Oxford University and HKUST promote new CIGS design
Cost-effective nanopillar array anti-reflection films for solar cells
(a) Flexible nanocone film (b) Schematic structure of the solar cell device with nanocone PDMS film attached on the top
Isis Innovation, the research and technology commercialisation company of the University of Oxford, is working with Hong Kong University of Science and Technology (HKUST) to promote and license a novel CIGS-based solar technology.
Led by Zhi Yong Fan from the HKUST department of electronic and computer engineering, the research team has developed a CIGS-based thin-film solar cell featuring pillar-like nano-structure that greatly increases the surface area for light absorption.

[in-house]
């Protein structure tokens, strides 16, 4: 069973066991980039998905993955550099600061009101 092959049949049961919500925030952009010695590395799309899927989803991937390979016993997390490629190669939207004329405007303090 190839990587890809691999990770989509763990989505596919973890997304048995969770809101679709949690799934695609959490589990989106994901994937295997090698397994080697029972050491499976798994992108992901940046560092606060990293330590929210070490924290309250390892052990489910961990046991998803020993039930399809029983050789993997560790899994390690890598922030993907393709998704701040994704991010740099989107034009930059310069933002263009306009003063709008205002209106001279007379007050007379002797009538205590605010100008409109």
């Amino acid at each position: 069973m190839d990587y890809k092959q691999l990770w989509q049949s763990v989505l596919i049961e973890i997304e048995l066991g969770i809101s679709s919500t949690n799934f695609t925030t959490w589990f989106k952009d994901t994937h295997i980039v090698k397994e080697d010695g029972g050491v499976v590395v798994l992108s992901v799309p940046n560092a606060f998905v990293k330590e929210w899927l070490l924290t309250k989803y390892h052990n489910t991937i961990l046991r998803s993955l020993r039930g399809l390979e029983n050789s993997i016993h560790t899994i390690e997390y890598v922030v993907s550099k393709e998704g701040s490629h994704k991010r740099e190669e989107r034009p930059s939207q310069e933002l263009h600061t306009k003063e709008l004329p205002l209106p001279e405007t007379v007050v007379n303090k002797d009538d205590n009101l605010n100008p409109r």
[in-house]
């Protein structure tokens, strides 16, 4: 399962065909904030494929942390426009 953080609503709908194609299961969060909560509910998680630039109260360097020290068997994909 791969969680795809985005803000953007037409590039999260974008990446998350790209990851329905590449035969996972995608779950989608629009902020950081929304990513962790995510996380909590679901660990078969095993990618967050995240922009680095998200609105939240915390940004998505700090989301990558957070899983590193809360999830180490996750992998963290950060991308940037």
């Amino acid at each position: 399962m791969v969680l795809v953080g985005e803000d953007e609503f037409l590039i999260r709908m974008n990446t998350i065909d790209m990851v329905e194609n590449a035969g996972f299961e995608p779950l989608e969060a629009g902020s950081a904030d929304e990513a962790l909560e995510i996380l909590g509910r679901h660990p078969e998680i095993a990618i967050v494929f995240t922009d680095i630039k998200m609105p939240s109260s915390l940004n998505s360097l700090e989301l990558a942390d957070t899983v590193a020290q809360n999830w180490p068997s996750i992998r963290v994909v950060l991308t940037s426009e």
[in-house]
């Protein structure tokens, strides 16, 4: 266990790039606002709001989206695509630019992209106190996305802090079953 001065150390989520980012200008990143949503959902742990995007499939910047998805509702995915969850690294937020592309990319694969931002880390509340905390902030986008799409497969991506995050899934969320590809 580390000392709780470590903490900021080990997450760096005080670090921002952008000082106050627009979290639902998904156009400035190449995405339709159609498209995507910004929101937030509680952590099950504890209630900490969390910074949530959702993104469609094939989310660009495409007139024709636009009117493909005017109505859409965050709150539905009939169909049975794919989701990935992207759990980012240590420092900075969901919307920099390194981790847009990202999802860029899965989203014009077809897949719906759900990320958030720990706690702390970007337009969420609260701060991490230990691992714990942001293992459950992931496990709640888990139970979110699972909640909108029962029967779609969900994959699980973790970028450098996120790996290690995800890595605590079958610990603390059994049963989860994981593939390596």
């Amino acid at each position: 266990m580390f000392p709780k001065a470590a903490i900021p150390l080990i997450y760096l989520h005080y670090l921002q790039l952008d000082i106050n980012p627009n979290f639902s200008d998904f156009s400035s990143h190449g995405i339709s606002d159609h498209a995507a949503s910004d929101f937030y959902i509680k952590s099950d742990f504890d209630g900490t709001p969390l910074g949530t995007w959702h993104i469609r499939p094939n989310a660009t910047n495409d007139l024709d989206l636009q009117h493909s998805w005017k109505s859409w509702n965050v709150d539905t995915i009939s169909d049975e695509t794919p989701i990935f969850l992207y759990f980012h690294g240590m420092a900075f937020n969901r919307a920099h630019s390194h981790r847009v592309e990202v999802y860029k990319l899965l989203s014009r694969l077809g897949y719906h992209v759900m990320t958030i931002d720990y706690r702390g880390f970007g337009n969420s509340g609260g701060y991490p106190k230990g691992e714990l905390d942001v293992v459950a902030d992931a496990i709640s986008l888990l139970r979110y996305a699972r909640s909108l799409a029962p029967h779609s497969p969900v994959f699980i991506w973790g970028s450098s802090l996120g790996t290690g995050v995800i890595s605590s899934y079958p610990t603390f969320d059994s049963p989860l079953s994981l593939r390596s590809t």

(c) Power output of a PV device with and without PDMS nanocone film against daytime (d) Power output improvement of a PV device with and without PDMS nanocone film against daytime
The patented 3D nanostructured film is produced by electrodeposition. To reduce production cost, CIGS nanoparticles are ink-jet printed onto the 3D nanopillar arrays rather than using vapour deposition.
The resultant solar cells demonstrate unique light trapping and scattering properties in lab experiments, according to the researchers. To top it off, the team developed a self-cleaning nano-cone antireflection skin over the 3D nano-thin film to protect the cells and to minimise dirt and dust accumulation that may hinder light penetration.
One patent was granted in the US in October 2014, 'Roll-To-Roll Fabrication of Ordered Three-Dimensional Nanostructure Array' with patent no. 2014/0295208 A1.